With house prices rising, taking your first step onto the property ladder may look harder and harder every month. We asked our teams for their top tips and answer the most frequently asked questions and put together a first-time buyer guide to help you overcome this hurdle:

What is a mortgage and how do I get one?

The mortgage application process can feel convoluted with a lot of paperwork, but getting your head around it early on makes it all much more straightforward. It's obligatory for you to provide evidence of income, credit commitments, past spending and, if you’re self-employed, you need to provide your tax returns and business accounts for the last 2-3 years.

After this, lenders will conduct an affordability assessment to examine your finances and credit history, to decide if you can afford the long-term repayments or not. It is imperative to check if you have a good credit score before applying for a mortgage because any red flags can lead to applications being declined, which in turn harms your chances of being accepted in the future.

Stick to a set budget

The cost of living has been one of the property industry’s biggest talking points across the country. Rising inflation, fuel, and house prices are making it harder for households to save money, but there are still plenty of ways to do so. Opening a saving account or ISA is the first thing you should do when trying to save for a deposit. Splitting your money across different accounts makes it much harder to accidentally overspend. Though it sounds unappealing, being strict with how you spend money is crucial when saving for your first home.

Fancy a takeaway? Make a home-cooked meal. Invited out by some friends? Get them round for drinks. It doesn’t have to take years to save – especially if you’re looking to buy with another person. The smallest deposit available for first-time buyers is only 5% (£10,000 if the place you’re looking at costs £200,000). If you both save well, you could be all moved in before you know it.

Saving more than the minimum deposit will give you a head start and also means you will end up spending less on other costs such as solicitor fees, stamp duty tax, mortgages, and more, and you’ll have a lower interest rate.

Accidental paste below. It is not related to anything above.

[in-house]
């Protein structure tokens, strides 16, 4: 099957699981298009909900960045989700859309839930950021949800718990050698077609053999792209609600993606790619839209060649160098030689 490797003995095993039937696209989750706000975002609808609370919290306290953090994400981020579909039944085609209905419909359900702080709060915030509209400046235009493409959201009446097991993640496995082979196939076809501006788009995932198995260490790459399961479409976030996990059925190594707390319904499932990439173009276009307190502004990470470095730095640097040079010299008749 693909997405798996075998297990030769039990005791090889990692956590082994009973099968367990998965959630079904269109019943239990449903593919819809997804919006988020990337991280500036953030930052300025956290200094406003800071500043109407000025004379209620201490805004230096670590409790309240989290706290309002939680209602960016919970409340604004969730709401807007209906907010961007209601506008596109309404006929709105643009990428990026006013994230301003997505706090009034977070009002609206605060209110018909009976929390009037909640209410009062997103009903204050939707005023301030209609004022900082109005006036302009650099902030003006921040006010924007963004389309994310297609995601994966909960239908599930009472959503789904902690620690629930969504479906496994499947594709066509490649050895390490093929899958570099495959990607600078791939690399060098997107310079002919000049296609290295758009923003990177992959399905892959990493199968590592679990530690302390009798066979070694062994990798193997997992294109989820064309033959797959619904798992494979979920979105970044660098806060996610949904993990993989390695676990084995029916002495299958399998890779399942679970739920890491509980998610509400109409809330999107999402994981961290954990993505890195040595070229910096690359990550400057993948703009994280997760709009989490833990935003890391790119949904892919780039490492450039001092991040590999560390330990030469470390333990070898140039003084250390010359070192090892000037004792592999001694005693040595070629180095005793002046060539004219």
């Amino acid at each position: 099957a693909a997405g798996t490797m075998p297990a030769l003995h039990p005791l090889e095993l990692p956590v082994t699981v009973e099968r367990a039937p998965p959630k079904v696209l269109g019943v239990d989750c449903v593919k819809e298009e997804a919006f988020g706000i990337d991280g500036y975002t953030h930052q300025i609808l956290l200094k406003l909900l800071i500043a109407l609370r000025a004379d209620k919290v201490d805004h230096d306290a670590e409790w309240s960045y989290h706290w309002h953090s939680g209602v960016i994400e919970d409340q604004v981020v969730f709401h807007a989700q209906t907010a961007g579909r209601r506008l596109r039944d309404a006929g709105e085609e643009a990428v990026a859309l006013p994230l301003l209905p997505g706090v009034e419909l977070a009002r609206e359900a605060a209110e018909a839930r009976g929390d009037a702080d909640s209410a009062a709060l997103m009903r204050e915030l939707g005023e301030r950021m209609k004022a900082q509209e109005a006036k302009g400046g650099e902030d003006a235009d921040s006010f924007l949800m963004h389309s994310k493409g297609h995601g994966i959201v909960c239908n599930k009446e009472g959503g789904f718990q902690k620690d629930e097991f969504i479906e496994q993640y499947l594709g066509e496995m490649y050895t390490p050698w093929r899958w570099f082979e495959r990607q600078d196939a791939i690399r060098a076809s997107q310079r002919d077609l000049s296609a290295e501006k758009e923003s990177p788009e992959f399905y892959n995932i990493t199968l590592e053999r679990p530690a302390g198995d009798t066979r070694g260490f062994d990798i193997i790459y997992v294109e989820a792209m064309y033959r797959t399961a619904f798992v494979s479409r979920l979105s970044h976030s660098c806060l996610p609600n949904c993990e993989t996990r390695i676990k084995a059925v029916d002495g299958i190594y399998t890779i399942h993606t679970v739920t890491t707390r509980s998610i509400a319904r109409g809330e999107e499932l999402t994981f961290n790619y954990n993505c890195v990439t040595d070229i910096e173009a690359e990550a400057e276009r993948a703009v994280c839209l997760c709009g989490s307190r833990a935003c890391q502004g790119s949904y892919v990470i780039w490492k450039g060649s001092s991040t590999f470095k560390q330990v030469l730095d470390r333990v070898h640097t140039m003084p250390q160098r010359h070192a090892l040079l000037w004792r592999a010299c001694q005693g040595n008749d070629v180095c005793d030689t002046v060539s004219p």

Are there any schemes for first-time buyers?

Yes – there are lots of schemes to help first-time buyers take their first step onto the property ladder. The ‘Help to Buy’ scheme is one of the best and applies to everyone buying a ‘new build’ home, This scheme includes an equity loan, which is where the government loans first-time buyers and existing homeowners set amounts of money to help them to buy the home(s).

To qualify for the scheme, the property you're looking to buy must cost no more than £600,000. If you meet the criteria, you will be able to borrow up to one fifth of the property’s worth for the first five years following your purchase.

What is a Loan-to-Value?

A ‘Loan to Value’, or LTV, isn’t the money put towards a deposit, but rather the amount you’ve loaned to buy a property compared to its full price. So if you spend a deposit of £20,000 for a house that is priced at £200,000, you therefore have a mortgage of £180,000 and your LTV is 90%.

The lower your LTV, the lower your interest rate is likely to be because lenders view smaller loans as smaller risks. Rates are usually lowest when you pay a deposit of 40%, which leaves 60% LTV.

We have even more advice for first-time buyers and how to make it onto the property ladder, so call your local branch and our property experts will be happy to answer any queries you have.